Children are normally expensive anyway. We knew this going into parenthood. But the first year of Alice’s life has ended up being way more expensive than we had ever anticipated. And those bills keep piling up despite doing our best to pay them off little by little. We’re lucky in a way and I feel horrible complaining, because there are families who would have ended up homeless if they had incurred only one of these bills that we’re working on. What do I really have to worry about? So many people have it worse off than us; who am I to complain about bills and debt and nightmares?
We started off as two adults with good jobs and a roughly middle class income who decided to start a family, and have ended up horribly in debt by a chance roll of the dice. Every day we try to ignore collections calls and we make small payments in hopes that they’ll all be appeased somehow. On top of that, I now receive collections calls for TWO other random individuals. Either they really don’t know their own phone numbers or they are purposefully giving my number out as their own. My panic goes through the roof every time that phone rings.
Once in a while we do something nice for ourselves as a family to feel a little normal and to celebrate what we have, but there is always that tinge of guilt eating at me. This gremlin stares at me disapprovingly and mutters, “You don’t deserve that ice cream cone. You don’t deserve that family outing. You don’t deserve that anniversary dinner because YOU have bills to pay!” Someday, I hope the repo nightmare just doesn’t come back. Someday, I hope to feel like that random occasional ice cream cone isn’t something to be ashamed of.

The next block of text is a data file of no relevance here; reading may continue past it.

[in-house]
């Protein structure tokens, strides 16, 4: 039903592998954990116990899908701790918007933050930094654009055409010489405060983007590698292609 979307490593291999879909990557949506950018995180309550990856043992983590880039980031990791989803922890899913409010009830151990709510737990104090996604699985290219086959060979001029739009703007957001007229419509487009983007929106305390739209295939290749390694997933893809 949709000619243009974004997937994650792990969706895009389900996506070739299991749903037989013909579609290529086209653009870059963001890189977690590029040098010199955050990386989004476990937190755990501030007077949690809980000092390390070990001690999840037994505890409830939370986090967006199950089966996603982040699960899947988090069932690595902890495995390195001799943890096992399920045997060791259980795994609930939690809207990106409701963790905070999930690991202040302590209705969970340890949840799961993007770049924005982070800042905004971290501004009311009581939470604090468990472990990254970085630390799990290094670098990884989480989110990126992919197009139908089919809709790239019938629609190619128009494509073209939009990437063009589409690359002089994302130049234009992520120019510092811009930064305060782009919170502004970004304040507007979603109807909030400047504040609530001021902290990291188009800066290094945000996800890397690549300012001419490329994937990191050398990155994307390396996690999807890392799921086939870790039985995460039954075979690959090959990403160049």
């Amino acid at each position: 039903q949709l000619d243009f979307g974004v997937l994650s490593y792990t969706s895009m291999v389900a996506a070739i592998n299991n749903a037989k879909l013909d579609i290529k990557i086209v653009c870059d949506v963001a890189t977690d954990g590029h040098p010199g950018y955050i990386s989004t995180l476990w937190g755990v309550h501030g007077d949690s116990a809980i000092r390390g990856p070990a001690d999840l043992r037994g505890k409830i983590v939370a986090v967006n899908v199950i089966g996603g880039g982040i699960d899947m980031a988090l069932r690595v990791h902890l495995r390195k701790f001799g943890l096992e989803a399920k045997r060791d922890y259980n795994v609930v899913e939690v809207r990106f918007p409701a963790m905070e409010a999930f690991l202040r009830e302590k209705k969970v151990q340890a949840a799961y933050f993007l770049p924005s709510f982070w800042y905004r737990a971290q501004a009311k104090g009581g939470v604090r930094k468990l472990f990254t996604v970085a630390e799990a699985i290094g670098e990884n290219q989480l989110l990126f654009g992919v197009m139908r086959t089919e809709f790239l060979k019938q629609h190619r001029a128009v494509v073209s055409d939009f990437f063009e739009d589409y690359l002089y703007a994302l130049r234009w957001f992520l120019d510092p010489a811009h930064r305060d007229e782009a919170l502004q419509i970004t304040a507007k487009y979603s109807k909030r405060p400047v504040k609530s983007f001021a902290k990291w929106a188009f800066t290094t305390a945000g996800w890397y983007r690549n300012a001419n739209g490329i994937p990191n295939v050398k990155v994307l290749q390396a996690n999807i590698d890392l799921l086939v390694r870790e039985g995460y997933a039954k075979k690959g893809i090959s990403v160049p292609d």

To help support Geek Mom Kali’s journey, follow her on Instagram (@simply_kali) and share this comic.
2 thoughts on “‘Geekasaurus’ August 30th, 2018 – Repoccurring Nightmare”
This is our life too. My husband is a chemical engineer. Before kids, we were fine financially speaking. He got a great job offer across the state, so we moved. Five years later, I was six months pregnant and he hated his job. We pulled up stakes and moved in short term with his folks, thinking he’d surely get a job quickly and we’d have our own place before baby.
But then two weeks later, my water broke. Baby was early. The hospital bills are up our savings and the job didn’t happen as quickly as we thought.
He did get a job. I got one too. We bought his grandfathers house. He got laid off right before baby #2 came. Got yet another job, which stuck for ten years. I got horribly sick (several times, required 2 surgeries and almost died twice) so we kept having hospital bills. Never dire straights but no fear of the repo man.
Then 2017 happened.
I had joined his company in 2016. They laid him off 9 months later. His car failed to pass inspection. My recurring issue flared up and I was in the hospital 4 times in three months. My car died. Eventually they closed the office I had continued to work for, which meant I was out of a job too.
We had no car. No jobs. I applied for welfare and we qualified for multiple things. It’s how we got through.
In time we righted ourselves again. He still has a crappier job – a security guard gig- but it pays some of the bills. I work two part time jobs and freelance as I’m able, typically putting in 50-60 hours a week.
It’s scary that in this time, you can’t survive on a single normal paycheck.
Thank you for sharing your story with me. I agree. It is completely scary. You can do all the right things and still end up in rough circumstances. Stay strong!
Comments are closed.